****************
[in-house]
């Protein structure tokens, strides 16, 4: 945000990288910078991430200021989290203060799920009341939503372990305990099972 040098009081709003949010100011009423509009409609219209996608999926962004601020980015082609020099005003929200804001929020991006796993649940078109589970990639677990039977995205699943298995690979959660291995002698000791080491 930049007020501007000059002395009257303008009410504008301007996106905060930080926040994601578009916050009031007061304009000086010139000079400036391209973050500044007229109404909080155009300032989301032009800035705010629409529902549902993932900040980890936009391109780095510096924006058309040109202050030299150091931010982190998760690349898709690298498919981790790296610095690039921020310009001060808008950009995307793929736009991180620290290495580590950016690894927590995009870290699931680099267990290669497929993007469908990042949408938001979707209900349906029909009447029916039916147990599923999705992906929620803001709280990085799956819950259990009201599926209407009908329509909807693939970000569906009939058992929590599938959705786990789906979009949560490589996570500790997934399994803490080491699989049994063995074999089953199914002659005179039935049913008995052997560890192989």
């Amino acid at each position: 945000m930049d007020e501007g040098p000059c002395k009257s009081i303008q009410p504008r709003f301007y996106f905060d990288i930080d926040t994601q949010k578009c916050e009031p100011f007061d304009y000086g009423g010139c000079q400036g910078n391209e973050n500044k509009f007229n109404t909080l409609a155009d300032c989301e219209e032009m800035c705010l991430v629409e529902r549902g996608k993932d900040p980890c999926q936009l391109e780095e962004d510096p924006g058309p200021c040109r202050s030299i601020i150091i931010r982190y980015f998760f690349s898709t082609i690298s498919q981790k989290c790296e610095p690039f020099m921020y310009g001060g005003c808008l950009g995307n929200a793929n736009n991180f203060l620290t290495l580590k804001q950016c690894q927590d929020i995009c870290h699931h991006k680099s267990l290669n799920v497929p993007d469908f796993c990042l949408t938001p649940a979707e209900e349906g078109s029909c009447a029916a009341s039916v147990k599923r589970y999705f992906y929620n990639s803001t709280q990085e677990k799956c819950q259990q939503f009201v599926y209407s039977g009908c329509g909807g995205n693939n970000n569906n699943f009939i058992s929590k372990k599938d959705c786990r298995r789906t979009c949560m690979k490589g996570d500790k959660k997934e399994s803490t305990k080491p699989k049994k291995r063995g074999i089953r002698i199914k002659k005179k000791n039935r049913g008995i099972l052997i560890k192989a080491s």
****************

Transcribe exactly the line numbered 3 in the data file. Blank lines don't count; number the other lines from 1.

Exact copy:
């Amino acid at each position: 945000m930049d007020e501007g040098p000059c002395k009257s009081i303008q009410p504008r709003f301007y996106f905060d990288i930080d926040t994601q949010k578009c916050e009031p100011f007061d304009y000086g009423g010139c000079q400036g910078n391209e973050n500044k509009f007229n109404t909080l409609a155009d300032c989301e219209e032009m800035c705010l991430v629409e529902r549902g996608k993932d900040p980890c999926q936009l391109e780095e962004d510096p924006g058309p200021c040109r202050s030299i601020i150091i931010r982190y980015f998760f690349s898709t082609i690298s498919q981790k989290c790296e610095p690039f020099m921020y310009g001060g005003c808008l950009g995307n929200a793929n736009n991180f203060l620290t290495l580590k804001q950016c690894q927590d929020i995009c870290h699931h991006k680099s267990l290669n799920v497929p993007d469908f796993c990042l949408t938001p649940a979707e209900e349906g078109s029909c009447a029916a009341s039916v147990k599923r589970y999705f992906y929620n990639s803001t709280q990085e677990k799956c819950q259990q939503f009201v599926y209407s039977g009908c329509g909807g995205n693939n970000n569906n699943f009939i058992s929590k372990k599938d959705c786990r298995r789906t979009c949560m690979k490589g996570d500790k959660k997934e399994s803490t305990k080491p699989k049994k291995r063995g074999i089953r002698i199914k002659k005179k000791n039935r049913g008995i099972l052997i560890k192989a080491s």